Will Mono Lake rise in 2016?March 12th, 2016 by Geoff, Executive Director
The question for 2016: Will the winter be big enough to make Mono Lake rise? The short answer is: stay tuned to see what happens in the second half of winter. Snowpack conditions are the key to lake level forecasting, and they are currently far better than the last four drought years. But the snowpack is not yet above average for the Mono Basin.
Will water exports be allowed?
The lake level is currently 6378 feet above sea level. The rules controlling water exports to Los Angeles recognize the ecological jeopardy the lake is in when it approaches 6377 feet, and they add a twist. As usual, the lake level gets measured on April 1—if it is below 6377, no exports are allowed for the following 12 months. That part is straightforward and easy.
The twist comes in when the hydrologic modeling takes center stage. The rules mandate that water exports must stop if “Mono Lake is projected to fall below 6377 feet at any time during the runoff year of April 1 through March 31.” Making a 12-month lake level projection is routine—DWP and the Committee do it every year. But there are several techniques that are used, and thus, results can differ—that’s where things get tricky. How do we resolve differing projections, most notably if DWP’s stays above 6377 and the Committee’s does not? Is DWP willing to work collaboratively to deliver a consensus science-based projection?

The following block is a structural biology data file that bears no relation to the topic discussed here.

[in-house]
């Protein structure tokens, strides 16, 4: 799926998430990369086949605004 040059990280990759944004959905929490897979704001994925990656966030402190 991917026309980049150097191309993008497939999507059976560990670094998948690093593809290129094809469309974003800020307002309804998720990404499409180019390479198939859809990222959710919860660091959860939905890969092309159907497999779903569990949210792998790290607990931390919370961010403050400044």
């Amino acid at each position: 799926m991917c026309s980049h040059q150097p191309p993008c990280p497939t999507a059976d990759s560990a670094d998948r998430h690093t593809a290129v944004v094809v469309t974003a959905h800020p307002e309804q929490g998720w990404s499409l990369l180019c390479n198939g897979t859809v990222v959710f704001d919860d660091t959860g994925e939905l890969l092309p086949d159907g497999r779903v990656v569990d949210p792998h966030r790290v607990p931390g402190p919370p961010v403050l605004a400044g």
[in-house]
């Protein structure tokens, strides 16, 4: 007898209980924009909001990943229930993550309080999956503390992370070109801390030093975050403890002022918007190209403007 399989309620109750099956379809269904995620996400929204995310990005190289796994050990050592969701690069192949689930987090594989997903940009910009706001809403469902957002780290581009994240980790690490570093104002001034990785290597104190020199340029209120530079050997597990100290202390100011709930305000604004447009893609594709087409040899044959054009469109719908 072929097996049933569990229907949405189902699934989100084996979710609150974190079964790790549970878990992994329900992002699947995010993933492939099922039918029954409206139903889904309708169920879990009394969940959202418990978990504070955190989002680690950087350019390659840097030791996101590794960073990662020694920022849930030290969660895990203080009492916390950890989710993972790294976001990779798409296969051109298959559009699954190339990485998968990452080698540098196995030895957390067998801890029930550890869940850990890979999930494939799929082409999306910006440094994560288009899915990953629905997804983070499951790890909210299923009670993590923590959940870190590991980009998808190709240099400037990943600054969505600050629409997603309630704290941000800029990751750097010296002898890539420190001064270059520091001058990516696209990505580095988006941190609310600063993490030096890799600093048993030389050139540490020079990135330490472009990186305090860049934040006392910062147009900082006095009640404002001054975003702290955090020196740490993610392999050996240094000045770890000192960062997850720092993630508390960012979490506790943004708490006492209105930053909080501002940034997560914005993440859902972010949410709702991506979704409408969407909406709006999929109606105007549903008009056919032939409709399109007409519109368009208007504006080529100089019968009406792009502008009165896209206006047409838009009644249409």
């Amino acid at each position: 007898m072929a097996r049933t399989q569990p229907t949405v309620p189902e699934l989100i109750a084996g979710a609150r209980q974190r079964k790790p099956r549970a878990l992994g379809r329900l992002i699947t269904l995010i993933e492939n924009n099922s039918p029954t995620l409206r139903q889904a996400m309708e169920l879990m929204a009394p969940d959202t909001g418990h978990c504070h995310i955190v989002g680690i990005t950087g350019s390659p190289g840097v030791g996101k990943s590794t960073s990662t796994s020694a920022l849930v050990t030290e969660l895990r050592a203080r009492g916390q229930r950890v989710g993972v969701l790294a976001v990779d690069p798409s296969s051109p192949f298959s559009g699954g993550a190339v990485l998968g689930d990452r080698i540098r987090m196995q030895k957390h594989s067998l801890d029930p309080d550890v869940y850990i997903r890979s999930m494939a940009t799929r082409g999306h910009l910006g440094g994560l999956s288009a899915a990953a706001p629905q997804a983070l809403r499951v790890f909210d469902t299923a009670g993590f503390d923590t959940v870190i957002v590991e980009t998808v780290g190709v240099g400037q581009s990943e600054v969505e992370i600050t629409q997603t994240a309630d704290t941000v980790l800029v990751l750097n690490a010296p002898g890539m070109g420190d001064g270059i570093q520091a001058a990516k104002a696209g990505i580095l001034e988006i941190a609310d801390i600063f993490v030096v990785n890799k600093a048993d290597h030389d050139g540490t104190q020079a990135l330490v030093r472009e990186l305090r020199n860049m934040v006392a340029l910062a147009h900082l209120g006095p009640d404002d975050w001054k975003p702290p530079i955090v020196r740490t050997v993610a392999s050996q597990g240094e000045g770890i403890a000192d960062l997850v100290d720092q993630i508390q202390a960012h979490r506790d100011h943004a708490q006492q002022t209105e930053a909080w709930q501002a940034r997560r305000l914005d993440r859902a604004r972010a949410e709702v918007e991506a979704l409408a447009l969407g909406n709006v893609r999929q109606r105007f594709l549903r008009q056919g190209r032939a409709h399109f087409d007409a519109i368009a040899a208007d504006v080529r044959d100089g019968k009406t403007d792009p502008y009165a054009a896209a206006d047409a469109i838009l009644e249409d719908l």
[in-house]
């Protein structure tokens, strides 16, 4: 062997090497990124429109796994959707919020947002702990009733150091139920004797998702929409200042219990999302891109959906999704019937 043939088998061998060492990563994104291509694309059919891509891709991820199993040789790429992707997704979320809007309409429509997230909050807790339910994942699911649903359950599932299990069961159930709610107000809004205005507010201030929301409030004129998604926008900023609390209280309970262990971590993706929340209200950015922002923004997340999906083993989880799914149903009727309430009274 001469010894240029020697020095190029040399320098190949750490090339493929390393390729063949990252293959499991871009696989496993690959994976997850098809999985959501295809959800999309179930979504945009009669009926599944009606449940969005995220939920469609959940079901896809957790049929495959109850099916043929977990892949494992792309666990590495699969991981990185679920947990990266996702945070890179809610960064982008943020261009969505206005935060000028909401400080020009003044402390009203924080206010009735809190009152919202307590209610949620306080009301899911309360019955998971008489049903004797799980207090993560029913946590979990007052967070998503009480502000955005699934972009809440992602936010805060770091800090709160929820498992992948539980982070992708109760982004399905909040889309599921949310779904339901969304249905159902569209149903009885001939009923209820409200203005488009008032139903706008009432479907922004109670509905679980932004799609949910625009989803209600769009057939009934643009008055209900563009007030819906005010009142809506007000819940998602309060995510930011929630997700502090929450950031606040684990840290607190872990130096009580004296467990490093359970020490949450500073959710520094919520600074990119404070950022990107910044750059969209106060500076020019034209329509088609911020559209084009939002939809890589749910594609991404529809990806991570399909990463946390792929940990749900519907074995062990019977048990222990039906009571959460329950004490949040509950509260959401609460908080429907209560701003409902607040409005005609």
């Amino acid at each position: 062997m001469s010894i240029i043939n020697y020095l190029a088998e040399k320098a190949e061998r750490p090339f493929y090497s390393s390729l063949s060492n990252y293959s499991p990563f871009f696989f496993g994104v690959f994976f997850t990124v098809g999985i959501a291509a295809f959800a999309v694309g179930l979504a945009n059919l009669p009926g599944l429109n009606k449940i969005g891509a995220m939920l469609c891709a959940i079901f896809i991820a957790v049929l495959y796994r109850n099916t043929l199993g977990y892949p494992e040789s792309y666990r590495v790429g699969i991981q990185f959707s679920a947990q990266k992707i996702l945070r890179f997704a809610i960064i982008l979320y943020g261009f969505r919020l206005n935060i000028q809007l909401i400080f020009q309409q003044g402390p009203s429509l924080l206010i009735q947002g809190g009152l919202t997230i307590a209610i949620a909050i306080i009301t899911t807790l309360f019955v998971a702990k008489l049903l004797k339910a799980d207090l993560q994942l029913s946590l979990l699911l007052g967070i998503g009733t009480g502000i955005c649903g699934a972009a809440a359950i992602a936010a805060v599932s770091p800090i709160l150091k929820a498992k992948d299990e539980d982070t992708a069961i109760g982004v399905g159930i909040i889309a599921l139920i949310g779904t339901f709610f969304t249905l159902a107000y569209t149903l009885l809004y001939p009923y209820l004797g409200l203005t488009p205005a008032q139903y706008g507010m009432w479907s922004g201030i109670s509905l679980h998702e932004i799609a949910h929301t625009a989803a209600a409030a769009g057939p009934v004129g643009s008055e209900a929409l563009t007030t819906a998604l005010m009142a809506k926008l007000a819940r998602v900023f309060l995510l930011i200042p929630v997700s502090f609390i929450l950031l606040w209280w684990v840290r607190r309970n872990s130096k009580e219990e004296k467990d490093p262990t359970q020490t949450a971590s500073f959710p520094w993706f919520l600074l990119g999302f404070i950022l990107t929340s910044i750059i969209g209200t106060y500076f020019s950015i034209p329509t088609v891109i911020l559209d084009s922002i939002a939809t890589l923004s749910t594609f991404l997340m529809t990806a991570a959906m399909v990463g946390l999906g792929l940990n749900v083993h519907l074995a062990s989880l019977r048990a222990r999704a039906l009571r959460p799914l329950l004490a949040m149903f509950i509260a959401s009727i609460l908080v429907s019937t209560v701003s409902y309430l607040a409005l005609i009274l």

To be sure the right thing happens for Mono Lake, the Committee began talking with DWP in December to review these rules and lay the groundwork for timely and productive collaboration.
February outlook is inconclusive
The Committee’s modeling analysis shows that this year’s runoff needs to be at least 80% of average to keep the lake above the critical 6377-foot level. That’s certainly achievable, especially with the snowpack measured at 90% of average as of February 1 and El Niño conditions remaining strong. But it is also possible that Mono Basin runoff could fall short of that mark, especially if some of the season’s remaining storms skirt to the north or south.
With the February 1 snowpack as a starting point, the Committee’s hydrologic analysis shows that the current odds are about 50% for staying above 6377 and 50% for falling below. But as of this writing it is too early to draw any conclusions, and the main lesson from lake level forecasting is to be prepared to handle all scenarios—while patiently awaiting the next storms to see what snowfall nature brings to the Mono Basin.
This post was also published as an article in the Winter & Spring 2016 Mono Lake Newsletter (page 3).